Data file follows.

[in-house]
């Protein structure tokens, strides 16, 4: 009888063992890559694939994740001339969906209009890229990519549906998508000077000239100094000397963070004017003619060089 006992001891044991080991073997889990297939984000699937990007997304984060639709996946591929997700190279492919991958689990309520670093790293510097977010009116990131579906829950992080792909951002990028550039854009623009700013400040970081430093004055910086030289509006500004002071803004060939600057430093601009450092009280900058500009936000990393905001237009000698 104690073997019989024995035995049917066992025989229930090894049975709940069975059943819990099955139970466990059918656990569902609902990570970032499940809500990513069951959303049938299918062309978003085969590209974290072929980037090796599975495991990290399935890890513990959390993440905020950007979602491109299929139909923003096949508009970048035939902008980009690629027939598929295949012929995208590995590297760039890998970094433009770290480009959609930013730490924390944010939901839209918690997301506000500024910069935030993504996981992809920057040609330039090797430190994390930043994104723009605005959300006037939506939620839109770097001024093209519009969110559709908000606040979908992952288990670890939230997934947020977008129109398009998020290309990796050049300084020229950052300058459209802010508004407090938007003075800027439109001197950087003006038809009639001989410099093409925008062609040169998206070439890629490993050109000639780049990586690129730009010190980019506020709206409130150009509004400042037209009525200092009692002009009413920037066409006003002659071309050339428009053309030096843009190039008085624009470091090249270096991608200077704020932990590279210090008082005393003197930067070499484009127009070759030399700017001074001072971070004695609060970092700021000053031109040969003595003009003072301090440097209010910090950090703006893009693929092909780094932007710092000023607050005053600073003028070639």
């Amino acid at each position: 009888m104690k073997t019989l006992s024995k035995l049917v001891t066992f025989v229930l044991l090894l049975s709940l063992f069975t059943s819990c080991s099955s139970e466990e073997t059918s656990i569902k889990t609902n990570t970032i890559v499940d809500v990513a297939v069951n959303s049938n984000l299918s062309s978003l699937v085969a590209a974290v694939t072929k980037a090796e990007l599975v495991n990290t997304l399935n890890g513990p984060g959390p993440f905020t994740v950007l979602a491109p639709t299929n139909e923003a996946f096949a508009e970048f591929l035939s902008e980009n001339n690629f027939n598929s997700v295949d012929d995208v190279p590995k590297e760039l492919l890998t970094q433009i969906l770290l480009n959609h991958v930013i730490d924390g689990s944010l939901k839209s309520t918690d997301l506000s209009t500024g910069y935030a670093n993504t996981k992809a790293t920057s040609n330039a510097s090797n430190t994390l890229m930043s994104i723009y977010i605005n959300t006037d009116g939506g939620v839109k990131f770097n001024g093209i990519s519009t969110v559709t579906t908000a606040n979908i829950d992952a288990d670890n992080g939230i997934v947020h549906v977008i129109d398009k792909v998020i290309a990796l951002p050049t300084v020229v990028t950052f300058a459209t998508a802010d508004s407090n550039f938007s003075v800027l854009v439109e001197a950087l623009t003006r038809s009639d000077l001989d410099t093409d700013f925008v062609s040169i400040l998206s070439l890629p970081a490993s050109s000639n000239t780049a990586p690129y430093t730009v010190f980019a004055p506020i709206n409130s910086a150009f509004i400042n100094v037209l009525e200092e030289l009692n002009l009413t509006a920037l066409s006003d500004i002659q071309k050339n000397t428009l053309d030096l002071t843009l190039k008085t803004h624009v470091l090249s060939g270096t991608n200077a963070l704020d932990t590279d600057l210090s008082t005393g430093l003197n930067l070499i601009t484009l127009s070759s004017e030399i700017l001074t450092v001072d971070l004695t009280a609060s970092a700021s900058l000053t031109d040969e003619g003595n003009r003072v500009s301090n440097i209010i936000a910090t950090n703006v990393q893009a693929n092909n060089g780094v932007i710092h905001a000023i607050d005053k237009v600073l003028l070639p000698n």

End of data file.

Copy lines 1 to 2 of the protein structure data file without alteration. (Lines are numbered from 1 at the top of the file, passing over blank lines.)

[in-house]
């Protein structure tokens, strides 16, 4: 009888063992890559694939994740001339969906209009890229990519549906998508000077000239100094000397963070004017003619060089 006992001891044991080991073997889990297939984000699937990007997304984060639709996946591929997700190279492919991958689990309520670093790293510097977010009116990131579906829950992080792909951002990028550039854009623009700013400040970081430093004055910086030289509006500004002071803004060939600057430093601009450092009280900058500009936000990393905001237009000698 104690073997019989024995035995049917066992025989229930090894049975709940069975059943819990099955139970466990059918656990569902609902990570970032499940809500990513069951959303049938299918062309978003085969590209974290072929980037090796599975495991990290399935890890513990959390993440905020950007979602491109299929139909923003096949508009970048035939902008980009690629027939598929295949012929995208590995590297760039890998970094433009770290480009959609930013730490924390944010939901839209918690997301506000500024910069935030993504996981992809920057040609330039090797430190994390930043994104723009605005959300006037939506939620839109770097001024093209519009969110559709908000606040979908992952288990670890939230997934947020977008129109398009998020290309990796050049300084020229950052300058459209802010508004407090938007003075800027439109001197950087003006038809009639001989410099093409925008062609040169998206070439890629490993050109000639780049990586690129730009010190980019506020709206409130150009509004400042037209009525200092009692002009009413920037066409006003002659071309050339428009053309030096843009190039008085624009470091090249270096991608200077704020932990590279210090008082005393003197930067070499484009127009070759030399700017001074001072971070004695609060970092700021000053031109040969003595003009003072301090440097209010910090950090703006893009693929092909780094932007710092000023607050005053600073003028070639």